Lupin III: The Mystery of Mamo box cover

© 1978 Monkey Punch/Tokyo Movie Shinsha

Info

Out of print.
Movie
102 minutes
Action/Adventure
Version I Watched: English dubbed
Objectionable Content: Violence, nudity

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Lupin III: The Mystery of Mamo

I find it somewhat ironic that I can say, "I've yet to see a Lupin III movie I didn't enjoy", and at the same qualify the The Mystery of Mamo as the worst Lupin I've seen yet. The truth is, I didn't have many expectations for The Mystery of Mamo, primarily given that it was made over twenty years ago. On the other hand, I'd enjoyed what I'd seen of the lovable thief Lupin so far and held reserved hope this movie wouldn't disappoint.

The Mystery of Mamo begins with an unusual scene. Lupin III has been found hanging from his neck and is autopsied and pronounced dead by the police. The ever faithful Zenigata, mind you, doesn't believe Lupin would be done away with so easily, despite the overwelming evidence to the contrary. Of course, for the viewer, Lupin isn't dead (or otherwise this would've been one short movie), so the mystery is who set up Lupin's death, and more importantly why?

Not that Lupin and company could care, for they're quite busy on their own attempting to steal a jewel from within an Egyptian temple. Zenigata wastes no time in consolidating his forces against Lupin and quickly confirms that the thief is alive and well as he's ever been. The jewel heist goes off with only minor trouble for Lupin and his partner, Jigen, leaving Zenigata firmly in their wake. Fujiko then enters the scene, as the one who put Lupin up to the heist. Lupin's ever present curiosity tries to get Fukijo to reveal her source, but she graciously turns him down. Not that Fujiko could ever dissuade Lupin, though, and he soon begins unhatching the secrets behind her employer and into a very sinister plot.

The story is full of your typical madcap adventure and excitement that permeates all Lupin movies. From a daring car chase against an 18-wheeler to exciting shootouts, this movie has plenty of action to satisfy Lupin fans. And for more savvy fans, the character interactions are equally worthwhile to behold. Between Lupin's constant attempts to get Fujiko in the sack, her gracious put-downs at almost every attempt, and Zenigata's fanatic quest to put Lupin away, how could anyone not love these characters?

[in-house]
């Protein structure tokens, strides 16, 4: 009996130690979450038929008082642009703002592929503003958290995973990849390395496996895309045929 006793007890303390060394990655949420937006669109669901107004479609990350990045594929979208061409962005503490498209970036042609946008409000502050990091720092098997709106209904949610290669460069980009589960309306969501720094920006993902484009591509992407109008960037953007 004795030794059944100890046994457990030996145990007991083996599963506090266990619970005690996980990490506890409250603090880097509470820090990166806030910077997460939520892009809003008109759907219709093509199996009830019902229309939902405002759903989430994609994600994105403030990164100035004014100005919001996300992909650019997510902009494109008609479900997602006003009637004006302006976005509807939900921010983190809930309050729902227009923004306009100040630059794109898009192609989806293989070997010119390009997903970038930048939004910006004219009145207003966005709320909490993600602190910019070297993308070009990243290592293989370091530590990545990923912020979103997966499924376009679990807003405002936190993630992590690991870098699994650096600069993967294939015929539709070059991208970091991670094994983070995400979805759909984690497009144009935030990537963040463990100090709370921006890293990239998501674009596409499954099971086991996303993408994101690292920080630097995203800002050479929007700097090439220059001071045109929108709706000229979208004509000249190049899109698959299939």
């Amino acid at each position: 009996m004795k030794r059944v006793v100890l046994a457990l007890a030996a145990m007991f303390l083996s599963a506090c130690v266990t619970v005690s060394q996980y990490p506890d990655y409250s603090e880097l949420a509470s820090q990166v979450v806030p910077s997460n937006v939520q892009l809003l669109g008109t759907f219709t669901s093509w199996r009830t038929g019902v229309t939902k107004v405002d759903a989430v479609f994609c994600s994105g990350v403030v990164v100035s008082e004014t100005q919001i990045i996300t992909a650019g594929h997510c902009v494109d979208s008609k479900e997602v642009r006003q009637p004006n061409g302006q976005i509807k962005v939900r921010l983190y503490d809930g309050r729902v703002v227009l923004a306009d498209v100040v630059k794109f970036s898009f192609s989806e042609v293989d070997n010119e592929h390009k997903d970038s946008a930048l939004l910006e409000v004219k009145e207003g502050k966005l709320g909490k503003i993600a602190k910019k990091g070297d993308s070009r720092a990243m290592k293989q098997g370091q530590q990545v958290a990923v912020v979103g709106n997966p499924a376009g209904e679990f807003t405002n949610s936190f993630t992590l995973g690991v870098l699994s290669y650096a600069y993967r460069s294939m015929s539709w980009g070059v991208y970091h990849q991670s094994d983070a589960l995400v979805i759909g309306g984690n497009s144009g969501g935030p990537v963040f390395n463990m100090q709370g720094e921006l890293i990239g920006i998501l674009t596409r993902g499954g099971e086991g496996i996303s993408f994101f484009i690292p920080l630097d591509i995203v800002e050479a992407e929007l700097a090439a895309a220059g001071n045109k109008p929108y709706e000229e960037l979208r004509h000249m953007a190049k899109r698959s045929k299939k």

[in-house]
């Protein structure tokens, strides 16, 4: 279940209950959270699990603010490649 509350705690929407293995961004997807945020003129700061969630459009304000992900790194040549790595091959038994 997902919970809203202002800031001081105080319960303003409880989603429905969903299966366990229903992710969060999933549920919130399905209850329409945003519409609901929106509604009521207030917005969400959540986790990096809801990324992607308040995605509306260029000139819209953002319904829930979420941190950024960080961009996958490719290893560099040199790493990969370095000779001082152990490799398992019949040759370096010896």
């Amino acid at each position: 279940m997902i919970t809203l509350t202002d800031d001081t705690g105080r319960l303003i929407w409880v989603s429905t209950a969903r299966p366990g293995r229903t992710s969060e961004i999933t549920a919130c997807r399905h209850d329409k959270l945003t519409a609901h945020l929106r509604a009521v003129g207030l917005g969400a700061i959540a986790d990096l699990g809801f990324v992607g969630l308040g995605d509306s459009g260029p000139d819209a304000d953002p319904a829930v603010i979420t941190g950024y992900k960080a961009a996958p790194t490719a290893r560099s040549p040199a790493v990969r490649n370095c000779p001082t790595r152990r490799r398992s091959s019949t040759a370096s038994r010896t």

Unfortunately, there are a few areas where I felt The Mystery of Mamo didn't quite deliver. The first is in Mamo himself. Without giving anything away, let's just say he's probably the more asinine looking villain I've seen yet. I mean, there's stupidly comical, and then there's just plain stupid. And Mamo's appearance definitely leans him towards the latter in my books. Secondly, the story itself seems a little bit too eccentric, even for a Lupin movie. Once the second half of the movie is in full swing, events just seem to spiral further and further out of control, with one ridiculous revelation after another. Really, I probably would've enjoyed things better had the movie just ended after Lupin's first encounter with Mamo. The rest of the story felt unnecessary and somewhat forced.

The Mystery of Mamo was made in the 70's, so keep that firmly in mind when judging the visuals. Not that the animation is terrible or anything, but anyone weaned on fairly modern anime like Cowboy Bebop or Escaflowne may take some adjusting to get used to the retro-look of this movie.

Quibbles aside, this is still a moderately enjoyable piece of Lupin animation. If you can suspend your disbelief more than I could for most of the movie, then The Mystery of Mamo is a worthwhile way to kill a couple of hours.

The Verdict: * * * (average)


   

Lupin III: The Mystery of Mamo image
Lupin III: The Mystery of Mamo image
Lupin III: The Mystery of Mamo image
Lupin III: The Mystery of Mamo image

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